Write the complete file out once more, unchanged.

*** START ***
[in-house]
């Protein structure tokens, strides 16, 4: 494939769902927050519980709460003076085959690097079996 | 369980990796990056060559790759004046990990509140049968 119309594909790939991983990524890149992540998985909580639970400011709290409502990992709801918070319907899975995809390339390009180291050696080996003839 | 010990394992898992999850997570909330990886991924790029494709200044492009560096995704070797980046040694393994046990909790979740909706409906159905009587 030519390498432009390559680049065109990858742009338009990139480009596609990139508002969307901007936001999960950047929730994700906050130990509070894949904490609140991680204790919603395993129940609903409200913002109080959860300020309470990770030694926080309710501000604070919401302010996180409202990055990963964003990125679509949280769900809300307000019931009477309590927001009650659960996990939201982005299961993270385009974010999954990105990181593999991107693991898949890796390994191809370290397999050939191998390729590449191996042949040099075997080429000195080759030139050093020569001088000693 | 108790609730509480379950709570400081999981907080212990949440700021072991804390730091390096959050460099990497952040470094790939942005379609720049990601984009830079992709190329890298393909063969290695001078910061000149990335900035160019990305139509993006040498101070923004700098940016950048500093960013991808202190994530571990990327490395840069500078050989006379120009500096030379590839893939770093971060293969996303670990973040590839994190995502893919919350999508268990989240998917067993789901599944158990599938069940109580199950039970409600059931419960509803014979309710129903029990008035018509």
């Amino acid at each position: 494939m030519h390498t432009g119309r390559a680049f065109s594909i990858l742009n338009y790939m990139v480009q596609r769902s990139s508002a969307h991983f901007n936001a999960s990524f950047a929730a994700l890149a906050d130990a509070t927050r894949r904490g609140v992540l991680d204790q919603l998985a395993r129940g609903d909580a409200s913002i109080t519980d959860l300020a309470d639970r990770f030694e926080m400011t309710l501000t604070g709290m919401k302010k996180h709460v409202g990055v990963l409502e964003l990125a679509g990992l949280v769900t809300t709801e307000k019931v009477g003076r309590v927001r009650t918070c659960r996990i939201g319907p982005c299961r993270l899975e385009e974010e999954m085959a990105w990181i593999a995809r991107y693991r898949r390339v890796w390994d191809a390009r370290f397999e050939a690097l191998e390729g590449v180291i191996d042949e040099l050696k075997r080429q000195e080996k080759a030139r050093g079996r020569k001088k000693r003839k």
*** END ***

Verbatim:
[in-house]
């Protein structure tokens, strides 16, 4: 494939769902927050519980709460003076085959690097079996 | 369980990796990056060559790759004046990990509140049968 119309594909790939991983990524890149992540998985909580639970400011709290409502990992709801918070319907899975995809390339390009180291050696080996003839 | 010990394992898992999850997570909330990886991924790029494709200044492009560096995704070797980046040694393994046990909790979740909706409906159905009587 030519390498432009390559680049065109990858742009338009990139480009596609990139508002969307901007936001999960950047929730994700906050130990509070894949904490609140991680204790919603395993129940609903409200913002109080959860300020309470990770030694926080309710501000604070919401302010996180409202990055990963964003990125679509949280769900809300307000019931009477309590927001009650659960996990939201982005299961993270385009974010999954990105990181593999991107693991898949890796390994191809370290397999050939191998390729590449191996042949040099075997080429000195080759030139050093020569001088000693 | 108790609730509480379950709570400081999981907080212990949440700021072991804390730091390096959050460099990497952040470094790939942005379609720049990601984009830079992709190329890298393909063969290695001078910061000149990335900035160019990305139509993006040498101070923004700098940016950048500093960013991808202190994530571990990327490395840069500078050989006379120009500096030379590839893939770093971060293969996303670990973040590839994190995502893919919350999508268990989240998917067993789901599944158990599938069940109580199950039970409600059931419960509803014979309710129903029990008035018509």
């Amino acid at each position: 494939m030519h390498t432009g119309r390559a680049f065109s594909i990858l742009n338009y790939m990139v480009q596609r769902s990139s508002a969307h991983f901007n936001a999960s990524f950047a929730a994700l890149a906050d130990a509070t927050r894949r904490g609140v992540l991680d204790q919603l998985a395993r129940g609903d909580a409200s913002i109080t519980d959860l300020a309470d639970r990770f030694e926080m400011t309710l501000t604070g709290m919401k302010k996180h709460v409202g990055v990963l409502e964003l990125a679509g990992l949280v769900t809300t709801e307000k019931v009477g003076r309590v927001r009650t918070c659960r996990i939201g319907p982005c299961r993270l899975e385009e974010e999954m085959a990105w990181i593999a995809r991107y693991r898949r390339v890796w390994d191809a390009r370290f397999e050939a690097l191998e390729g590449v180291i191996d042949e040099l050696k075997r080429q000195e080996k080759a030139r050093g079996r020569k001088k000693r003839k």